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Thanks, thanks to thee, my worthy friend,

For the lesson thou hast taught ! Thus at the flaming forge of life

Our fortunes must be wrought; Thus on its sounding anvil shaped Each burning deed and thought !

Longfellow.

A PSALM OF LIFE.

Tell me not, in mournful numbers,

Life is but an empty dream !
For the soul is dead that slumbers,

And things are not what they seem.

Life is real! Life is earnest !

And the grave is not its goal ; Dust thou art, to dust returnest,

Was not spoken of the soul.

Not enjoyment, and not sorrow,

Is our destined end or way; But to act, that each to-morrow

Finds us farther than to-day.

Art is long, and Time is fleeting,

And our hearts, though stout and brave, Still, like muffled drums, are beating

Funeral marches to the grave.

In the world's broad field of battle,

In the bivouac of Life,
Be not like dumb, driven cattle !

Be a hero in the strife!

· Trust no Future, howe'er pleasant !

Let the dead Past bury its dead ! Act-act in the living Present !

Heart within, and God o’erhead !

Lives of great men all remind us

We can make our lives sublime, And, departing, leave behind us

Footprints on the sands of time;

Footprints, that perhaps another,

Sailing o'er life's solemn main,
A forlorn and shipwrecked brother,

Seeing, shall take heart again.

Let us, then, be up and doing,

With a heart for any fate; Still achieving, still pursuing, Learn to labour and to wait.

Longfellow.

THE REAPER AND THE FLOWERS.

There is a Reaper, whose name is Death,

And, with his sickle keen,
He reaps the bearded grain at a breath,

And the flowers that grow between.

“Shall I have nought that is fair ?" saith he;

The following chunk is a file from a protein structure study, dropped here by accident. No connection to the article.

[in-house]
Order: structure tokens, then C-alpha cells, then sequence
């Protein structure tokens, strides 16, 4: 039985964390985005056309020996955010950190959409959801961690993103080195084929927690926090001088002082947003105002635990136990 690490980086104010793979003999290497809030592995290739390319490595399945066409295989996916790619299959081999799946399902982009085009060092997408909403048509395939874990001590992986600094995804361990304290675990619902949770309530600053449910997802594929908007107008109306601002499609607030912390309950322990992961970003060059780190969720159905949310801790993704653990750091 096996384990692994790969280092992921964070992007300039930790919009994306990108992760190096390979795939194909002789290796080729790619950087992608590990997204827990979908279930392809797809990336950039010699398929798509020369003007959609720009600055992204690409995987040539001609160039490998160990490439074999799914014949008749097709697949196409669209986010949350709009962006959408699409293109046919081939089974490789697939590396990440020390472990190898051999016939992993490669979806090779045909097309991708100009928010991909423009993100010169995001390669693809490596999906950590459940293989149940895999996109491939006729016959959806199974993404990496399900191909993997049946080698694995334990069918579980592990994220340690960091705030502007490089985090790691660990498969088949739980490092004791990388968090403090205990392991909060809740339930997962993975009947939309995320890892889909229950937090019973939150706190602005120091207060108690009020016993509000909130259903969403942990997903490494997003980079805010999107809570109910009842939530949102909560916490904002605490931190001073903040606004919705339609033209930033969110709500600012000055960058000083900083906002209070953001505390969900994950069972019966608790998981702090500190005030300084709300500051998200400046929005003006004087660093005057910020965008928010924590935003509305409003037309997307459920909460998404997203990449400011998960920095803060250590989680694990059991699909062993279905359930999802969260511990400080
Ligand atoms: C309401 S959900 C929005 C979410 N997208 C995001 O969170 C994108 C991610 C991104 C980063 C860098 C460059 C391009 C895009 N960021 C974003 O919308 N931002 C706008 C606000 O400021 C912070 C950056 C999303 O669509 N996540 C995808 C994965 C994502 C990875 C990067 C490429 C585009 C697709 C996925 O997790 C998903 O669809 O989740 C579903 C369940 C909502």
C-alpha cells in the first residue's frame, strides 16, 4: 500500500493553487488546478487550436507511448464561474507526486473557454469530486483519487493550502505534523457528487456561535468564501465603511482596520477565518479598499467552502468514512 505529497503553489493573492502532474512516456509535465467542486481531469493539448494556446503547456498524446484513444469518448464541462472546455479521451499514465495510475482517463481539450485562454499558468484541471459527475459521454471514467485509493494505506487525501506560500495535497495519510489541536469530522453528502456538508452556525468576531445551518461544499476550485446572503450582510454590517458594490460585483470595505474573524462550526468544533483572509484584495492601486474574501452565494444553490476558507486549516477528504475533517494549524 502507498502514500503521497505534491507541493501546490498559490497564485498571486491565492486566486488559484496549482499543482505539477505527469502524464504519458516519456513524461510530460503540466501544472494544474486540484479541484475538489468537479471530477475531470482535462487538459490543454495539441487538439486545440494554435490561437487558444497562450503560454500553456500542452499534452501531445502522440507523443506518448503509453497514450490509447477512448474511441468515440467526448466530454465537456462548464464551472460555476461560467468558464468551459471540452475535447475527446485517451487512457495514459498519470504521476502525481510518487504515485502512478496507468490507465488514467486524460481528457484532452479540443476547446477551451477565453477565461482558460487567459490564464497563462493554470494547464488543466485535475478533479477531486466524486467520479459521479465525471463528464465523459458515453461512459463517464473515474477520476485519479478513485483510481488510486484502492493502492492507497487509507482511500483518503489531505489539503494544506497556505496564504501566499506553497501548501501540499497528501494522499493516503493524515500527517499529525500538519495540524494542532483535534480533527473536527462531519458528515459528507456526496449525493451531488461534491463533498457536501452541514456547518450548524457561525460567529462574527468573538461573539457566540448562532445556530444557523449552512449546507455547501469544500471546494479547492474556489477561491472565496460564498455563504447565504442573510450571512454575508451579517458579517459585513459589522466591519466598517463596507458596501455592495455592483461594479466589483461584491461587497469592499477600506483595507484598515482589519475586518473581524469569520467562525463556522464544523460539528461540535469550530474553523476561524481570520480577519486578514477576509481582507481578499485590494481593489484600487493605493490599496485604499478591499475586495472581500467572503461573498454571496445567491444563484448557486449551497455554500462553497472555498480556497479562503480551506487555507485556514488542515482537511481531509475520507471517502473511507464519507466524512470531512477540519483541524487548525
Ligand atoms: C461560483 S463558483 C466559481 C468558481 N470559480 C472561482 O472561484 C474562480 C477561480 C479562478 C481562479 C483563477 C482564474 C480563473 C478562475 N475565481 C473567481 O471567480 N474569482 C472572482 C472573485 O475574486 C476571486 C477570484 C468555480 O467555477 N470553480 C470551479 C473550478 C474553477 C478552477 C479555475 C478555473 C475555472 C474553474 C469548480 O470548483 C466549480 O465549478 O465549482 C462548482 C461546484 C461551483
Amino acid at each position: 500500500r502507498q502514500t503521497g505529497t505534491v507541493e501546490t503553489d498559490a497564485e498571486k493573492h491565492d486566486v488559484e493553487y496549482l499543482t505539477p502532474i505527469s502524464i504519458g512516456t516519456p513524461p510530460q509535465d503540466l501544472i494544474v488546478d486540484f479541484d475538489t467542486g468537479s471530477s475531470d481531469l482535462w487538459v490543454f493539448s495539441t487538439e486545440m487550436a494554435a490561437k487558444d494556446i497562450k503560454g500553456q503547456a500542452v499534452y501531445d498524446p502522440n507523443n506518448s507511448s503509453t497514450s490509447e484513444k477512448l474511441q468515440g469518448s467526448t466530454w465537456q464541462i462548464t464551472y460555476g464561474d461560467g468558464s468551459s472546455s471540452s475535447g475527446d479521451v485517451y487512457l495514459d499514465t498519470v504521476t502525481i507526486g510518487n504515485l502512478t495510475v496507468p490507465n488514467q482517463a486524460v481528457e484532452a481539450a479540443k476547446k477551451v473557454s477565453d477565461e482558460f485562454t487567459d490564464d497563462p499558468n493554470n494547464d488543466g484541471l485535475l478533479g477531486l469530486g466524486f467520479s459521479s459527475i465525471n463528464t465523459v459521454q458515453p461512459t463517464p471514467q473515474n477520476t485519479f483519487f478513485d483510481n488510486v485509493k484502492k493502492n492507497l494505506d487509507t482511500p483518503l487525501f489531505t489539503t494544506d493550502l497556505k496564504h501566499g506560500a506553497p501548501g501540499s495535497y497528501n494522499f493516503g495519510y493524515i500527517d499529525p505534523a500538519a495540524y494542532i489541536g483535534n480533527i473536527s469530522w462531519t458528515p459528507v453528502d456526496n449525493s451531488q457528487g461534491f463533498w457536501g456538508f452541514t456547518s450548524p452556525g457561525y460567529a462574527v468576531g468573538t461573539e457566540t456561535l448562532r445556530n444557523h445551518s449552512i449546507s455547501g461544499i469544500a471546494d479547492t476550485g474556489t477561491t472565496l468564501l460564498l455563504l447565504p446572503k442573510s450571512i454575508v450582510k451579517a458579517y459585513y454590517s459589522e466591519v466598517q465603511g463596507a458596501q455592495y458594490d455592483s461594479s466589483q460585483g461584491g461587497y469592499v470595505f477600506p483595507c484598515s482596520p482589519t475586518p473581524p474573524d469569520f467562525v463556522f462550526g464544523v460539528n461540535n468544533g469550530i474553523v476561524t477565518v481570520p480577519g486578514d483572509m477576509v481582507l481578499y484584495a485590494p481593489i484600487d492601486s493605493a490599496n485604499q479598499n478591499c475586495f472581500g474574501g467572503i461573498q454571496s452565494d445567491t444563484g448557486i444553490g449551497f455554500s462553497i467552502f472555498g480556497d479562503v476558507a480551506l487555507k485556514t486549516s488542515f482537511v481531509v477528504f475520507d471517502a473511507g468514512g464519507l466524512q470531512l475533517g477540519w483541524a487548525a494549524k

“Have nought but the bearded grain ! Though the breath of these flowers is sweet to me,

I will give them all back again."

He gazed at the flowers with tearful eyes,

He kissed their drooping leaves; It was for the Lord of Paradise

He bound them in his sheaves.

“My Lord has need of these flowerets gay,”

The Reaper said, and smiled; “Dear tokens of the earth are they,

Where He was once a child.

“ They shall all bloom in fields of light,

Transplanted by my care, And saints, upon their garments white,

These sacred blossoms wear.”

And the mother gave, in tears and pain,

The flowers she most did love; She knew she should find them all again

In the fields of light above.

Oh! not in cruelty, not in wrath,

The Reaper came that day; 'Twas an angel visited the green earth, And took the flowers away.

Longfellow.

THE BRIDGE.

I stood on the bridge at midnight,

As the clocks were striking the hour, And the moon rose.o'er the city,

Behind the dark church-tower.

I saw her bright reflection

In the waters under me, Like a golden goblet falling

And sinking into the sea.

And far in the hazy distance

Of that lovely night in June, The blaze of the flaming furnace

Gleamed redder than the moon.

Among the long, black rafters

The wavering shadows lay, And the current that came from the ocean,

Seemed to lift and bear them away;

As, sweeping and eddying through them,

Rose the belated tide,
And, streaming into the moonlight,

The sea-weed floated wide.

And like those waters rushing

Among the wooden piers,
A flood of thoughts came o'er me,

That filled my eyes with tears.

How often-0, how often,

In the days that had gone by,
I had stood on that bridge at midnight,

And gazed on that wave and sky!

How often-0, how often,

I had wished that the ebbing tide Would bear me away on its bosom,

O'er the ocean wild and wide!

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